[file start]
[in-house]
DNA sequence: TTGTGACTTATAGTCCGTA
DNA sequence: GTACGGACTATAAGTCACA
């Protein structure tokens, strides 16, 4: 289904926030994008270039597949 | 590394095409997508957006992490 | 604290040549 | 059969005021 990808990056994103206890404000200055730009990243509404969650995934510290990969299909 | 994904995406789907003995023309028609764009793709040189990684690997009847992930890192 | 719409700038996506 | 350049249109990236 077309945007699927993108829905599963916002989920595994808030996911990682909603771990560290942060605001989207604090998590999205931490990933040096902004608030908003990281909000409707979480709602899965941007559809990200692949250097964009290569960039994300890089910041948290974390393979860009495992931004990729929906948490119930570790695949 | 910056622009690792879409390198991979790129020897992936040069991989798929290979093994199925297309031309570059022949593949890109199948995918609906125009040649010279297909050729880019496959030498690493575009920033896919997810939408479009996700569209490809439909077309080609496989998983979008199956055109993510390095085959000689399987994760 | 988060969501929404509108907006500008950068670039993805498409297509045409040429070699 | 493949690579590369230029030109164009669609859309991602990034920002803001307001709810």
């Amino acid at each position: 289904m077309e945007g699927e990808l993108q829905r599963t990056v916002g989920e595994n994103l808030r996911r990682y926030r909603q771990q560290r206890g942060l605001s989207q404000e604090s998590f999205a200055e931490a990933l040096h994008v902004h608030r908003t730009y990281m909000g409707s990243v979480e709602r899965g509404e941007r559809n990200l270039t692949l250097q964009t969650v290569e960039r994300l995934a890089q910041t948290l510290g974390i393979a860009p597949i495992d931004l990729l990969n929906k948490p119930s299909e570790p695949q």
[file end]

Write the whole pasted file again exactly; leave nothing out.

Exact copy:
[in-house]
DNA sequence: TTGTGACTTATAGTCCGTA
DNA sequence: GTACGGACTATAAGTCACA
């Protein structure tokens, strides 16, 4: 289904926030994008270039597949 | 590394095409997508957006992490 | 604290040549 | 059969005021 990808990056994103206890404000200055730009990243509404969650995934510290990969299909 | 994904995406789907003995023309028609764009793709040189990684690997009847992930890192 | 719409700038996506 | 350049249109990236 077309945007699927993108829905599963916002989920595994808030996911990682909603771990560290942060605001989207604090998590999205931490990933040096902004608030908003990281909000409707979480709602899965941007559809990200692949250097964009290569960039994300890089910041948290974390393979860009495992931004990729929906948490119930570790695949 | 910056622009690792879409390198991979790129020897992936040069991989798929290979093994199925297309031309570059022949593949890109199948995918609906125009040649010279297909050729880019496959030498690493575009920033896919997810939408479009996700569209490809439909077309080609496989998983979008199956055109993510390095085959000689399987994760 | 988060969501929404509108907006500008950068670039993805498409297509045409040429070699 | 493949690579590369230029030109164009669609859309991602990034920002803001307001709810």
């Amino acid at each position: 289904m077309e945007g699927e990808l993108q829905r599963t990056v916002g989920e595994n994103l808030r996911r990682y926030r909603q771990q560290r206890g942060l605001s989207q404000e604090s998590f999205a200055e931490a990933l040096h994008v902004h608030r908003t730009y990281m909000g409707s990243v979480e709602r899965g509404e941007r559809n990200l270039t692949l250097q964009t969650v290569e960039r994300l995934a890089q910041t948290l510290g974390i393979a860009p597949i495992d931004l990729l990969n929906k948490p119930s299909e570790p695949q």